Believe Out Loud

Empowering Christians to work for lesbian, gay, bisexual and transgender (LGBT) equality.
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"I am a big girl. A voluptuous, curvy, dress-wearing lesbian. I love my body; it’s the only one I’ll ever have. I eat a lot of greens and work out and drink gin martinis and put M&Ms in my froyo and sometimes I don’t do anything but watch Project Runway. I am allowed to look sexy, feel sexy, and be in love. I am worthy of all of those things, and so are you. Own your good and bad, and all the scary parts that you’ve been covering up because it is yours and no amount of judgement can tell you how to love your body. In the words of Sonya Renee, the body is not an apology. You are magic.


(via wertheyouth)


#WhatBiLooksLike brings bisexual visibility to Twitter

The hashtag, started by The Huffington Post on Twitter, has inspired bisexual people to submit photos of what bisexual looks like for them.

(via wertheyouth)

A lesson in Christian hospitality. 

On Sunday, the Tampa Bay Buccaneers hosted the first-ever regular season LGBT event at an NFL game! 

"This is a revolutionary day, because most people don’t think that sports and LGBT mix…I think that the Bucs are reframing that and debunking a lot of myths.”

-Wade Davis, former NFL player & Executive Director for the You Can Play Project 

Read more. 

DignityUSA Shows Another Side Of Catholicism by Becky Garrison

Whenever the media uses the phrase “Catholic Church” when they reference statements made by the United States Conference of Catholic Bishops (USCCB) or by individual church leaders, Marianne Duddy-Burke, Executive Director of DignityUSA, stands up to correct them.

"The bishops try discredit DignityUSA by saying we’re not authorized to use the word Catholic," she says.

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Photo Source: Gay Marriage USA



A Lesbian Couple Have Married After 72 Years Together

This is Vivian and Alice from Iowa, USA. After 72 years, they just got legally married in their home state.

So, so, inspiring! 


Heroes — a Collaboration with artist Julio Salgado

I was honored when undocuqueer artivist Julio Salgado emailed me about wanting to collaborate on a project about my biggest influences. He drew portraits of me embracing my heroes, and I provided words about their significance in my life.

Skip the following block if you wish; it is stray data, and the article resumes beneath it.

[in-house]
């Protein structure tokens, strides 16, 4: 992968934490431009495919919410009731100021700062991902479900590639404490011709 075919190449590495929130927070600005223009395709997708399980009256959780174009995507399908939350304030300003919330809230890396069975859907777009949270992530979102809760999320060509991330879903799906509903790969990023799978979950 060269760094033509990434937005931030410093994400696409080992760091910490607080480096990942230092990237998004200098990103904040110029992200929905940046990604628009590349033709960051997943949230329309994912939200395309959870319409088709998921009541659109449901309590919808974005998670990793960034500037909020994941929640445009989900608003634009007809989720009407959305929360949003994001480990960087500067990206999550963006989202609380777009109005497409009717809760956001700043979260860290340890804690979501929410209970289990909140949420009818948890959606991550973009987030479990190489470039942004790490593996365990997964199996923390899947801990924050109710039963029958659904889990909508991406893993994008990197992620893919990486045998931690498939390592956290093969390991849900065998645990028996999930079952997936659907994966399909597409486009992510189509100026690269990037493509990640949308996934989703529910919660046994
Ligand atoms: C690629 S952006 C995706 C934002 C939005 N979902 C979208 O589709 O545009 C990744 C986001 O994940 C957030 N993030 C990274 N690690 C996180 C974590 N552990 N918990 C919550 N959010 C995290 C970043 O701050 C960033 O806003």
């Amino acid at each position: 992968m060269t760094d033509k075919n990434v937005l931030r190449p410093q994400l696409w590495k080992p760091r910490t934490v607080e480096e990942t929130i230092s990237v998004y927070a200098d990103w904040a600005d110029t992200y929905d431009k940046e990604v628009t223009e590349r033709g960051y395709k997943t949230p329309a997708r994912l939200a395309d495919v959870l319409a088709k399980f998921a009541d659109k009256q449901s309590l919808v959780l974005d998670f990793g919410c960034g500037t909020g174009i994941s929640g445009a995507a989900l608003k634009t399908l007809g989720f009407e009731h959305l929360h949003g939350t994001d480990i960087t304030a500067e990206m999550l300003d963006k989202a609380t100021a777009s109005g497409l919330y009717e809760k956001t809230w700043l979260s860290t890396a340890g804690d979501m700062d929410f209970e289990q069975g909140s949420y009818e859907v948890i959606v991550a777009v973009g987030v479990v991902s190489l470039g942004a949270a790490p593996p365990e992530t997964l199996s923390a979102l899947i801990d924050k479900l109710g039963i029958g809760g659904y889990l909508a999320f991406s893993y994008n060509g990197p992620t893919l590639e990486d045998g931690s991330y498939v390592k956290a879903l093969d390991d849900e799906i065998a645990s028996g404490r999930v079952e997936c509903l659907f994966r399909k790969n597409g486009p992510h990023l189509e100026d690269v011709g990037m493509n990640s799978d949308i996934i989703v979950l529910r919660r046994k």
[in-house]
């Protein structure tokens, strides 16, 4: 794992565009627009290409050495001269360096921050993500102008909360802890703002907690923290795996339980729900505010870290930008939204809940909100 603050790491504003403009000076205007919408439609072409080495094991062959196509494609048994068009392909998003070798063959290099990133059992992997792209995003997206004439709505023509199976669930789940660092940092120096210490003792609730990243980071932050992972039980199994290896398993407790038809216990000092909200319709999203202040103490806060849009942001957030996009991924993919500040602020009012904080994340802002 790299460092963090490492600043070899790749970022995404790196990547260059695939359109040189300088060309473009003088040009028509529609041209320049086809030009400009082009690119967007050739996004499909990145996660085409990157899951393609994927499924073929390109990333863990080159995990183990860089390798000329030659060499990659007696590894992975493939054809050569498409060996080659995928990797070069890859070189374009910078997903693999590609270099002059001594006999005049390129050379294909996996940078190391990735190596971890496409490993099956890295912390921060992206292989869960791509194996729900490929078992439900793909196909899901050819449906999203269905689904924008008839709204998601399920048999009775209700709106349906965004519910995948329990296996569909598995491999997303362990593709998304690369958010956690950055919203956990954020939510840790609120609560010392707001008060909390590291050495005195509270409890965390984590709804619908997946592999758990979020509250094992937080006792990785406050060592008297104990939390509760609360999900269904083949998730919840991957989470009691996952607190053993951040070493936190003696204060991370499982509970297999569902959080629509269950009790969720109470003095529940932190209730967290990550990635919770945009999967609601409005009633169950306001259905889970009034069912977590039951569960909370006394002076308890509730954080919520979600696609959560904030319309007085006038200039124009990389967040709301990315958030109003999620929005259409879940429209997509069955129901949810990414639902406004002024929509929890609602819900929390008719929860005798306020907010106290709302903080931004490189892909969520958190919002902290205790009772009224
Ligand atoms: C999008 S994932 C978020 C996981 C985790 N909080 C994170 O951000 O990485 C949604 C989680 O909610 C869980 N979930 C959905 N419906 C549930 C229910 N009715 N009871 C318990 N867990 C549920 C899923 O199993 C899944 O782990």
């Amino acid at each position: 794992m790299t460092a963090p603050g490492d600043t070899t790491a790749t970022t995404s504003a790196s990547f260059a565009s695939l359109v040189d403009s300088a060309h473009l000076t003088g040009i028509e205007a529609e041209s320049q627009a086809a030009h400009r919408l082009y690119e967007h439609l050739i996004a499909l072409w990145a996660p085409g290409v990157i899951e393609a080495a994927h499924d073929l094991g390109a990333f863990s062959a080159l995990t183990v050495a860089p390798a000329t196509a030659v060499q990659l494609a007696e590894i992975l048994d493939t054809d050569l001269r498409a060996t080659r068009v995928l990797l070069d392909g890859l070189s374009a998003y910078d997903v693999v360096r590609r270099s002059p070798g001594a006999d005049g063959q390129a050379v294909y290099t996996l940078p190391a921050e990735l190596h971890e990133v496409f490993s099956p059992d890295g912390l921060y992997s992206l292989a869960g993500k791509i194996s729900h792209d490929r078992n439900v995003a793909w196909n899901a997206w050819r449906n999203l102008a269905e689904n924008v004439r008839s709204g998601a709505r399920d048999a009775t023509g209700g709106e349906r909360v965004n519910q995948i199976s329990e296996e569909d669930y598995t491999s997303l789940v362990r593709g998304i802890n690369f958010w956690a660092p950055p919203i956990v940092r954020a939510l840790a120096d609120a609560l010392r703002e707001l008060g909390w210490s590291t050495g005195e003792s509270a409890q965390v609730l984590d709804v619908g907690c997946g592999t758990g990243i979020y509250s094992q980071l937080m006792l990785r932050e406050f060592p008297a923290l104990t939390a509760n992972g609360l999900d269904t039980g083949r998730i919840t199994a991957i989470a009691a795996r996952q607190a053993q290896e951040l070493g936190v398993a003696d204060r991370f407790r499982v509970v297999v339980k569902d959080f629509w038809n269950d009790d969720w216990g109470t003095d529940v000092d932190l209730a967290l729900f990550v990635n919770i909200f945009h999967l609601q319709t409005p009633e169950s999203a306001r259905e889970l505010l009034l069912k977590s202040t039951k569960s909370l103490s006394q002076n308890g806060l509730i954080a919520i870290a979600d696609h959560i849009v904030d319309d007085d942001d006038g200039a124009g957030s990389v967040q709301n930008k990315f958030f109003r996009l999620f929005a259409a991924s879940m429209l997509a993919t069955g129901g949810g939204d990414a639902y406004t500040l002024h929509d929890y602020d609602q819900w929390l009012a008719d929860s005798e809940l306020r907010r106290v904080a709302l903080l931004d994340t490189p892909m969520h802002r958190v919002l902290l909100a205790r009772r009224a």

These images moved me to tears, and I am grateful to Julio for creating them with me. 


Audre Lorde was the first black lesbian feminist writer I was exposed to in college, and she blew my world up. Her body of work, from her poetry to her prose, pushed me to transform silence and define myself.


I first read “I Know Why the Caged Bird Sings” in the 10th grade, and Maya Angelou pushed me to make freedom my lifelong quest. She wrote about being a black girl who was touched without permission and protection, and it emboldened me to share my most uncomfortable truths.


Our elders are our greatest untapped resource, and Sylvia is my blueprint. Without the work and legacies of my foremothers (including Marsha P. Johnson and Miss Major Griffin-Gracy!) I could not and would not be able to thrive as a young trans woman writer of color.


Without Zora Neale Hurston’s “Their Eyes Were Watching God” there would be no “Redefining Realness.” Zora was a revolutionary woman and writer. She centered a black woman’s quest for identity and love, making Janie Crawford my No. 1 heroine. This book is a lifemap!


I adore no man more than James Baldwin. I’ve devoured all his writings and find myself seeking his guidance by watching footage of his interviews. There is no better orator and thinker than Baldwin. He slays, all day, every day.

So much love for these! 

Find your own welcoming church here!

Photo via St. Mark’s United Methodist Church in Sacramento, CA.